by Amanda Bailey
At some point in a Salesforce Administrators career, they will inherit an existing and already customized Salesforce instance. It can be very exciting to start digging around in the custom objects and code, putting on a thinking cap and working through how the customizations all work together and how the business uses the tool. The downside to this excitement is that often times they will also uncover a hidden mountain of technical debt that leadership probably doesn’t know about and that the previous owners were too busy to deal with. This is especially likely with older orgs, especially if the previous managing team didn’t keep up with releases or the implementation of new functionality.
Technical debt can range anywhere from three fields with the same name, duplicate issues, code that has been commented out but not removed or apps that are no longer active but still installed.
In this post, we are going to focus on field usage, how to analyze this information and the benefits of keeping it clean. Luckily, there is a free app, which can simplify this potentially daunting task.
Qandor’s Field Trip is a free tool on the Salesforce AppExchange that is incredibly simple to use and can empower admins and reveal what fields the team is using. Working through the fields is easier with Field Trip Analysis’ that run against specific objects. Running this analysis gives insight into the following:
- Identify and remove fields that aren’t used
- Make important fields required
- Clean-up Page Layouts
- Identify what data your users think is valuable
Thanks to this tool, it doesn’t take long to analyze objects and provide usage percentages (the % that the field has been populated out of all of the records) and the number of records that the field is populated on. They have a Quickstart Guide that outlines how the tool works but I have also provided simple steps on how to run an analysis with the tool.
How to Run an Analysis:
Understanding the Analysis
Once the analysis is completed, the admin needs to review the results to identify any issues. In the example provided below the amount of records is listed with the number of records that the specific field has been populated on. If there is a large discrepancy between the two, this means that the users are not populating the field. The “Populated On (%)” column identifies the percentage of records that the field has been populated on.
If the information is considered extremely important and only 10% of the records have the data populated, the admin should take note that the field might need to be changed to required.
The “Custom” column identifies if the field is a standard or custom field, which could be used as a filter to narrow down the results. Including the “Required” field allows the admin to identify the number of required fields compared to the number of fields on the object listed in the “Fields” column.
Why Field Maintenance is Important
Admins are the data gatekeepers for Salesforce users; it’s our responsibility to understand the information going into the tool and what the information means. This is why it’s important to remove excessive fields that aren’t being used. If you have 300+ fields on the lead object, it will be very difficult to understand the purpose of every field.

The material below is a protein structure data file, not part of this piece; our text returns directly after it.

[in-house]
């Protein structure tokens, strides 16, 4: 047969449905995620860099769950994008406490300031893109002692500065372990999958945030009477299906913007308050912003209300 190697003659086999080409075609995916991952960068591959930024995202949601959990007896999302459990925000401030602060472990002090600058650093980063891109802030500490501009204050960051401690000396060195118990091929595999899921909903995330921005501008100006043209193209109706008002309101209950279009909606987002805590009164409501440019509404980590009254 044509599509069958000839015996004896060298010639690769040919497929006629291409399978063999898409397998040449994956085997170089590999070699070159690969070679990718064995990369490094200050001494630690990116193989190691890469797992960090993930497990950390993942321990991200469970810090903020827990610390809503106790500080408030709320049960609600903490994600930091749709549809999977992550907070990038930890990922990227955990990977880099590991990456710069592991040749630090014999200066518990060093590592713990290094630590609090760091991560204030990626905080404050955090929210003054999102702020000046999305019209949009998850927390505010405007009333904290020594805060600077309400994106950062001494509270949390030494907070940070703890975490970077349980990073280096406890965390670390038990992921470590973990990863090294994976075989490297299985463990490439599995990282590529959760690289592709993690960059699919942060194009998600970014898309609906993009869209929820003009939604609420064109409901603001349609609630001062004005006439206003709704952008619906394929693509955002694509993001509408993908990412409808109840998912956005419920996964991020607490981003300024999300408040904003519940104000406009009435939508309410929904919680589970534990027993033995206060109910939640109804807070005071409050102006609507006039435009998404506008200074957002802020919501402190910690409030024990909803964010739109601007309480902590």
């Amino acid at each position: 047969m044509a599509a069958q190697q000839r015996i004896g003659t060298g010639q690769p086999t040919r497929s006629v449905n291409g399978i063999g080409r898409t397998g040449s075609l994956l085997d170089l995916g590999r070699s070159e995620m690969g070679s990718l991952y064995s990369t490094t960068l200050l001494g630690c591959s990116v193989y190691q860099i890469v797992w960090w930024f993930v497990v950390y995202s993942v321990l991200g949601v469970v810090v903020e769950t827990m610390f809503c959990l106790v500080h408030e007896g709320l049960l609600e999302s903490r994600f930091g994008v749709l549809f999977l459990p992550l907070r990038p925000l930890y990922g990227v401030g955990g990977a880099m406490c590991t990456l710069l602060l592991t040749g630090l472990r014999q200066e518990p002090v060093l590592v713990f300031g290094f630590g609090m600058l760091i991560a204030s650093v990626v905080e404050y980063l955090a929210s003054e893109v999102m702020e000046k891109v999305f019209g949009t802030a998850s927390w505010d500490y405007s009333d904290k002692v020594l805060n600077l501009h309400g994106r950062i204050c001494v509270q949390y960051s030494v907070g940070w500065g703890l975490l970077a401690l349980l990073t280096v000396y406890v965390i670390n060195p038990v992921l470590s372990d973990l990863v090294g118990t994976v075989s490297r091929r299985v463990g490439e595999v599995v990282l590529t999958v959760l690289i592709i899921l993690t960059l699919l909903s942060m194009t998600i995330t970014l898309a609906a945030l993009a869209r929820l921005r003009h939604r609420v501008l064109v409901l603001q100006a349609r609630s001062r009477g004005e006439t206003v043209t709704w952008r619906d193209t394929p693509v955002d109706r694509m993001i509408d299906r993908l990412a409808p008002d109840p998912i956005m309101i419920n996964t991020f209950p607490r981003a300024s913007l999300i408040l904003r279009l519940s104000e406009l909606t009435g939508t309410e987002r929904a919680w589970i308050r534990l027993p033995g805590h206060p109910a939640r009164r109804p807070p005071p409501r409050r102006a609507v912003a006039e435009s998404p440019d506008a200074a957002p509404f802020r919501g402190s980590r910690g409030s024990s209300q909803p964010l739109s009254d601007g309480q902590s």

Another issue is that the more information the reps see on the page layout the less likely they will be to fill-in any information.
In my experience, when users see too many fields they become frustrated and default to populating only required fields. Without context, they might even populate incorrect information or select the first option in a picklist just to have the field completed causing garbage-in, garbage-out data situations.
Clean data is a primary concern for businesses because they are using this information to make strategic decisions. If the information that is incorrect then the business could be making incorrect decisions. With big data taking a foreground in the past couple of years leaders know that they need numbers to enforce decisions and those numbers need to be accurate. This is where the admin needs to be a data steward and ensure that what they can control (page layouts, required fields, removal and addition of fields) is brought to the attention of those leaders.
Although this might seem like the easiest part of the cleanup, administrators need to take into consideration that every business unit believes their fields are crucial. Depending on the company, the business unit might have fought for an extended period to get the fields added into the tool so the suggestion of removing them could be frustrating. I would suggest the following prior to making recommendations:
Be prepared, keep an open mind and let the management team know that this cleanup is crucial to protecting the data moving forward.
I suggest adding the Field Trip analysis to your monthly or bi-monthly audits to stay up-to-date and prevent large cleanup efforts. The first run-through will take some time depending on the number of custom fields in the instance but afterwards it will be easier to maintain. With the maintenance and understanding of the org it will also become easier to understand future releases and how they will work in the tool. The more an admin is aware of the business rules and how they are applied to Salesforce the easier cleaning up other types of technical debt will be as well.
Have you inherited an existing or mature org that needed quite a bit of clean up? Where did your technical debt journey start? Did you use any tools to help make it easier?